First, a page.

When are developing countries able to initiate periods of rapid growth and why have so few of these countries been able to sustain growth over decades? Deals and Development: The Political Dynamics of Growth Episodes seeks to answer these questions and many more through a novel conceptual framework built from a political economy of business-government relations.
Economic growth for most developing countries is not a linear process. Growth instead proceeds in booms and busts, yet most frameworks for thinking about economic growth are built on the faulty assumption that a country's economic performance is largely stable. Deals and Development explains how growth episodes emerge and when growth, once ignited, is maintained for a sustained period. It applies its new framework to examine the growth of countries across a range of institutional and political contexts in Africa and Asia, using the examples of Bangladesh, Cambodia, India, Malaysia, Thailand, Ghana, Liberia, Malawi, Rwanda and Uganda. Through these country analyses it demonstrates the explanatory power of its framework and the importance of feedback cycles in which economic trends interact with political behaviour to either sustain or terminate a growth episode.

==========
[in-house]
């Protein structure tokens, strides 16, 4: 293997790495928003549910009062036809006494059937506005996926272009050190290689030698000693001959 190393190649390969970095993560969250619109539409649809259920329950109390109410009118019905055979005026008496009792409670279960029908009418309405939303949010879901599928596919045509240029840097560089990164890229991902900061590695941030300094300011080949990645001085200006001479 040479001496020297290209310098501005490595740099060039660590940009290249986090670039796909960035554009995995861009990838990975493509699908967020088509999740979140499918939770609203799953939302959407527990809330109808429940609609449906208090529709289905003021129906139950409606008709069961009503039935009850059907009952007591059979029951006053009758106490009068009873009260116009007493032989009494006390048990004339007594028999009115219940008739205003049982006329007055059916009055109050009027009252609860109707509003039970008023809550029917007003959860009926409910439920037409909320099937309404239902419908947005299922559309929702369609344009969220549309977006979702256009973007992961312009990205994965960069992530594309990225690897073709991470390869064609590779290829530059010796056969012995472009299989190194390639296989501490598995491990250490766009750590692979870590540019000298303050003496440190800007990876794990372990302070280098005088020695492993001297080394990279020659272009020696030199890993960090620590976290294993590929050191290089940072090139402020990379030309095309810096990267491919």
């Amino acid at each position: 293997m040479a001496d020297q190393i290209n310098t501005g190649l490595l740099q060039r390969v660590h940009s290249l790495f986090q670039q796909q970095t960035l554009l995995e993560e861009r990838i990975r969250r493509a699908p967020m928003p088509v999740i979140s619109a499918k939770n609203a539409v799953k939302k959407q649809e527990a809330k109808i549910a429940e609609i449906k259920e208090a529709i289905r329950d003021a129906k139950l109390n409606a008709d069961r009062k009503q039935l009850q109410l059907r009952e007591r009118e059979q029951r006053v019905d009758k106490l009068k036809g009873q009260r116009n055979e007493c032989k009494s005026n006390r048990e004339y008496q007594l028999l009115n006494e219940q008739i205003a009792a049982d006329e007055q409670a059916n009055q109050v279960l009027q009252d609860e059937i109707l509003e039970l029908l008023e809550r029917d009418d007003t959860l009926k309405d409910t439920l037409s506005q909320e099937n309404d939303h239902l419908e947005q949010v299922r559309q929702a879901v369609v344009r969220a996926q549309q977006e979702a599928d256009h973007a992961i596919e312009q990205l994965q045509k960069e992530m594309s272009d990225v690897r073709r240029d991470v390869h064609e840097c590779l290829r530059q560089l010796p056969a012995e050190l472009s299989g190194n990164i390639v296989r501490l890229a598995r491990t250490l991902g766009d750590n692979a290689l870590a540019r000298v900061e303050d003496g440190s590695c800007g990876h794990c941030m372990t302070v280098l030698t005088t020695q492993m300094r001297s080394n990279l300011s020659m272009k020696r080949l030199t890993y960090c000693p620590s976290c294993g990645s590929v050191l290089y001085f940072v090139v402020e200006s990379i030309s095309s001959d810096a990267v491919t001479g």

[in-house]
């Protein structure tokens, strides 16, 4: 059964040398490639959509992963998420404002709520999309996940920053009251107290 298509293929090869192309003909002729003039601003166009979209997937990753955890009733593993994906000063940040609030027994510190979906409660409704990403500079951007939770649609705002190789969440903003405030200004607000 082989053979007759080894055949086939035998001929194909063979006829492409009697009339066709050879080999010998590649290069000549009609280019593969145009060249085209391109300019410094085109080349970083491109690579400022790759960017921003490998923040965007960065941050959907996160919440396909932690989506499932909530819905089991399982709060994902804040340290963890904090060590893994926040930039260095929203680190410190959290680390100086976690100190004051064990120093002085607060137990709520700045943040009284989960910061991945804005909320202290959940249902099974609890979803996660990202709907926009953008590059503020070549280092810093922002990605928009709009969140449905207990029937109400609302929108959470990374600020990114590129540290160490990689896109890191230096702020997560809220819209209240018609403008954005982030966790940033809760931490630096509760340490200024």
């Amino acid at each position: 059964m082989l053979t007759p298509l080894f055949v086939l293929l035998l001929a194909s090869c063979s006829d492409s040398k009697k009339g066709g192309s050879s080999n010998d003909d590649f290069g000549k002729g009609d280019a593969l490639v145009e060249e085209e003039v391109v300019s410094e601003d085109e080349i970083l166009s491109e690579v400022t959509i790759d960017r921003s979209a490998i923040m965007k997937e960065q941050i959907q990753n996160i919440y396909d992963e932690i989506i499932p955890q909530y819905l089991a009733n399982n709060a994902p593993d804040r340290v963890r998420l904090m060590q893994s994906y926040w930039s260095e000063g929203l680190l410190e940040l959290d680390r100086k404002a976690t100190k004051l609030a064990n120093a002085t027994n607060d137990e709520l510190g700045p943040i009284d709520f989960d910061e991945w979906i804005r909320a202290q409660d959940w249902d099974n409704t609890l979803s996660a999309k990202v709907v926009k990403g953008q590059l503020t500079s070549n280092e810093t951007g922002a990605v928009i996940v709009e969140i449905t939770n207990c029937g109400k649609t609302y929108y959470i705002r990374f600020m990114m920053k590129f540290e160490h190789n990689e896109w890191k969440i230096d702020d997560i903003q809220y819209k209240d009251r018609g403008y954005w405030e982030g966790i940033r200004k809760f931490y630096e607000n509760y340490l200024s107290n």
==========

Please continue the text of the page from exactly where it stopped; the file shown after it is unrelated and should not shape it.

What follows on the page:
Offering a lens through which to analyse complex scenarios and unwieldy amounts of information, this book provides actionable levers of intervention to bring around reform and improve a country's chance at achieving transformative economic growth.